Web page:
Race, Ethnicity, and the Health of Americans
At the dawn of the twenty-first century, Americans are in general healthier than ever before as a
result of technological advances, preventive medicine, and broader access to health care; yet some racial and ethnic groups are less healthy, receive poorer care, and cannot expect to live as long as others. Statistics show marked differences in life expectancy, mortality, incidence of disease, and causes of death across racial and ethnic groups. Why is this?
According to popular opinion, racial groups are viewed as physically distinguishable populations that have a common ancestry. Although genetics and biology account for some aspects of the variation in health status among racial and ethnic groups, social science research demonstrates the powerful influence on health of risktaking and preventive behavior, social and economic inequalities, communities and environments, health policy, and racist practices. These overlapping dynamics play a significant role in explaining racial and ethnic disparities in health outcomes.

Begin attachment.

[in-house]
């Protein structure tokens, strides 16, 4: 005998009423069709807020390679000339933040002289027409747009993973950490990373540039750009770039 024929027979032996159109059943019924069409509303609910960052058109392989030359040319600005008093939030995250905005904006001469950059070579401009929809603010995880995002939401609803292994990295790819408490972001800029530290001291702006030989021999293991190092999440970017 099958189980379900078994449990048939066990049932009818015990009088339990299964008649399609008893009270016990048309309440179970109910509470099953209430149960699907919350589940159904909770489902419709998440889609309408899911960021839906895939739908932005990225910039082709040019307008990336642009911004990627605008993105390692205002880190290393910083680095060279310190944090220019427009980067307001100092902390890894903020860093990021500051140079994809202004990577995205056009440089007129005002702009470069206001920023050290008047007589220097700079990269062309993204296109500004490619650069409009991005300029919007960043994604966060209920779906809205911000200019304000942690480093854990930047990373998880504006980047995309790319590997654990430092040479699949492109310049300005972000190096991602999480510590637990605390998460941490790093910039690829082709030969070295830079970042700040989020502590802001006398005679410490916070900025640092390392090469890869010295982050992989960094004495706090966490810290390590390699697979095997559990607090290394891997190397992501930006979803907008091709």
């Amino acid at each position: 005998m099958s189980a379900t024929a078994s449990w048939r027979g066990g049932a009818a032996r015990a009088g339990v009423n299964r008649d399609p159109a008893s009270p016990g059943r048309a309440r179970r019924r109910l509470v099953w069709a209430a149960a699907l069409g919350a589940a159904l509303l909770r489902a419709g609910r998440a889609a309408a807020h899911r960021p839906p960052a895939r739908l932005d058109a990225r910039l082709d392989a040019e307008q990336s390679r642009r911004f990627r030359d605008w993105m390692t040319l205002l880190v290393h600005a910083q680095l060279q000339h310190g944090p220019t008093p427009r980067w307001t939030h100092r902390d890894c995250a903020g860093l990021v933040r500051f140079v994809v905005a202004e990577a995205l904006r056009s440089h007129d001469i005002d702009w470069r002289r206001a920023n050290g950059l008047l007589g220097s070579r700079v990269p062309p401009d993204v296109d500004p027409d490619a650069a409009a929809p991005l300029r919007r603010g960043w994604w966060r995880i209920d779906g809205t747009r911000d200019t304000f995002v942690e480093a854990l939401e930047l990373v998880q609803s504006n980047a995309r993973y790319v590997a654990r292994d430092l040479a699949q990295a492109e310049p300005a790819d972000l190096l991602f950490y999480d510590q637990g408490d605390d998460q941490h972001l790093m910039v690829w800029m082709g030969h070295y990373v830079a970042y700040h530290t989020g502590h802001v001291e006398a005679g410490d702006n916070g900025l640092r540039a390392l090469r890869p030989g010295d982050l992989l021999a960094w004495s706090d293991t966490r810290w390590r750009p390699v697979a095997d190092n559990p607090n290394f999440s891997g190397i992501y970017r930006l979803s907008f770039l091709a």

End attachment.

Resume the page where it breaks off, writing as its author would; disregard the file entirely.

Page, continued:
“Race, Ethnicity, and the Health of Americans”
By Roberta Spalter-Roth, Terri Ann Lowenthal, and Mercedes Rubio
A Summary of the American Sociological Society Series on How Race and Ethnicity Matter. July 2005.